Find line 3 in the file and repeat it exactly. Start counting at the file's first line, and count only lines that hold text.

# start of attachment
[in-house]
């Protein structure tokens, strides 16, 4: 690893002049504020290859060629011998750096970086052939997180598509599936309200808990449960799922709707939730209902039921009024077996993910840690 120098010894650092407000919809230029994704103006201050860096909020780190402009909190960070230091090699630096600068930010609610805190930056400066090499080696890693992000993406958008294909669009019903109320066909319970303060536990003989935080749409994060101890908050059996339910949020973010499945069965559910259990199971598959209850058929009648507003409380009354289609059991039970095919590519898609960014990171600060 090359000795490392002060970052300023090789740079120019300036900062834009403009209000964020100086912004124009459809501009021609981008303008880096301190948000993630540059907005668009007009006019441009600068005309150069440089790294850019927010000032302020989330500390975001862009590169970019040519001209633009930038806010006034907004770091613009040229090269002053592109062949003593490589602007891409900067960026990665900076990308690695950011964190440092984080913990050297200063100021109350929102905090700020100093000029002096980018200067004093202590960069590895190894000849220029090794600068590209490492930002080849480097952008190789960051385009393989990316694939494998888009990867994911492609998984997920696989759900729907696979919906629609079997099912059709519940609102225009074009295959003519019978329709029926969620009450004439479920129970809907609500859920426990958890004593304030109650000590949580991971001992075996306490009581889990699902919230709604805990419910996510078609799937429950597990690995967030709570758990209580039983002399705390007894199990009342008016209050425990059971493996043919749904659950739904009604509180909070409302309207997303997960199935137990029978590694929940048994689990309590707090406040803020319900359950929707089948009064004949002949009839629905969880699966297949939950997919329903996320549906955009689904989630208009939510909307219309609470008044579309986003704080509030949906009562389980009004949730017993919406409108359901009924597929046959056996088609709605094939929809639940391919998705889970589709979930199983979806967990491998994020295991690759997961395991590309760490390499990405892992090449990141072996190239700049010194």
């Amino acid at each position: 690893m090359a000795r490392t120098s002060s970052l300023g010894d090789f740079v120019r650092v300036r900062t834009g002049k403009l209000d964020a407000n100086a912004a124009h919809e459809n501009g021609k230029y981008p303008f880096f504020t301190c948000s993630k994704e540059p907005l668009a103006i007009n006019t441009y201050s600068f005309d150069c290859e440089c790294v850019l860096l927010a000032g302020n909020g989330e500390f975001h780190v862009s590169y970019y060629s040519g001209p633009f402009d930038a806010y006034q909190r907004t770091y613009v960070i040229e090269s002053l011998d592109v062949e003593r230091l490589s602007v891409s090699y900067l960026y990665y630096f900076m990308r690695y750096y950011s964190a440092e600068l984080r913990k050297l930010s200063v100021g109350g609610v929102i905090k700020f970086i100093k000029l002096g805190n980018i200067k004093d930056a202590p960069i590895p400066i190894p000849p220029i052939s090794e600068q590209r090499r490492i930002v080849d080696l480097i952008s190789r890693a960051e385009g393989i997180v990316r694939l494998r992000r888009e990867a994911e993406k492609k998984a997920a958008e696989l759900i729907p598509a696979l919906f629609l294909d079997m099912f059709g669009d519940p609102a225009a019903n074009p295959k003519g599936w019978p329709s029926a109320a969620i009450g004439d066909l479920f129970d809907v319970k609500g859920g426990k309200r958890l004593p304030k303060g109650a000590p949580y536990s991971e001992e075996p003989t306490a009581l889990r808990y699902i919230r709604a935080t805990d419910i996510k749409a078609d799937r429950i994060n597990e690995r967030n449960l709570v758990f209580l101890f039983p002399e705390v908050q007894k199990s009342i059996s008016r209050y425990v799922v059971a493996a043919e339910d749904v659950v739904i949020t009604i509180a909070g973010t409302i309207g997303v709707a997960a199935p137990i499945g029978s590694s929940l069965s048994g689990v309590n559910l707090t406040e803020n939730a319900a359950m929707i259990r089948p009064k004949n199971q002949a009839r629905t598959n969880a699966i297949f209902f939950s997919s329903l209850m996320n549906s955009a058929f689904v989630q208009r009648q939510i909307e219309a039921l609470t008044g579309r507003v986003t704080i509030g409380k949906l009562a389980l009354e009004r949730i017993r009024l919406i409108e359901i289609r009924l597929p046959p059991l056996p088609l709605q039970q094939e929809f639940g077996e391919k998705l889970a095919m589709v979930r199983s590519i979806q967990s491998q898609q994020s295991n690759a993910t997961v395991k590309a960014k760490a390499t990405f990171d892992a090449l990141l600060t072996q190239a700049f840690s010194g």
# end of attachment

């Amino acid at each position: 690893m090359a000795r490392t120098s002060s970052l300023g010894d090789f740079v120019r650092v300036r900062t834009g002049k403009l209000d964020a407000n100086a912004a124009h919809e459809n501009g021609k230029y981008p303008f880096f504020t301190c948000s993630k994704e540059p907005l668009a103006i007009n006019t441009y201050s600068f005309d150069c290859e440089c790294v850019l860096l927010a000032g302020n909020g989330e500390f975001h780190v862009s590169y970019y060629s040519g001209p633009f402009d930038a806010y006034q909190r907004t770091y613009v960070i040229e090269s002053l011998d592109v062949e003593r230091l490589s602007v891409s090699y900067l960026y990665y630096f900076m990308r690695y750096y950011s964190a440092e600068l984080r913990k050297l930010s200063v100021g109350g609610v929102i905090k700020f970086i100093k000029l002096g805190n980018i200067k004093d930056a202590p960069i590895p400066i190894p000849p220029i052939s090794e600068q590209r090499r490492i930002v080849d080696l480097i952008s190789r890693a960051e385009g393989i997180v990316r694939l494998r992000r888009e990867a994911e993406k492609k998984a997920a958008e696989l759900i729907p598509a696979l919906f629609l294909d079997m099912f059709g669009d519940p609102a225009a019903n074009p295959k003519g599936w019978p329709s029926a109320a969620i009450g004439d066909l479920f129970d809907v319970k609500g859920g426990k309200r958890l004593p304030k303060g109650a000590p949580y536990s991971e001992e075996p003989t306490a009581l889990r808990y699902i919230r709604a935080t805990d419910i996510k749409a078609d799937r429950i994060n597990e690995r967030n449960l709570v758990f209580l101890f039983p002399e705390v908050q007894k199990s009342i059996s008016r209050y425990v799922v059971a493996a043919e339910d749904v659950v739904i949020t009604i509180a909070g973010t409302i309207g997303v709707a997960a199935p137990i499945g029978s590694s929940l069965s048994g689990v309590n559910l707090t406040e803020n939730a319900a359950m929707i259990r089948p009064k004949n199971q002949a009839r629905t598959n969880a699966i297949f209902f939950s997919s329903l209850m996320n549906s955009a058929f689904v989630q208009r009648q939510i909307e219309a039921l609470t008044g579309r507003v986003t704080i509030g409380k949906l009562a389980l009354e009004r949730i017993r009024l919406i409108e359901i289609r009924l597929p046959p059991l056996p088609l709605q039970q094939e929809f639940g077996e391919k998705l889970a095919m589709v979930r199983s590519i979806q967990s491998q898609q994020s295991n690759a993910t997961v395991k590309a960014k760490a390499t990405f990171d892992a090449l990141l600060t072996q190239a700049f840690s010194g």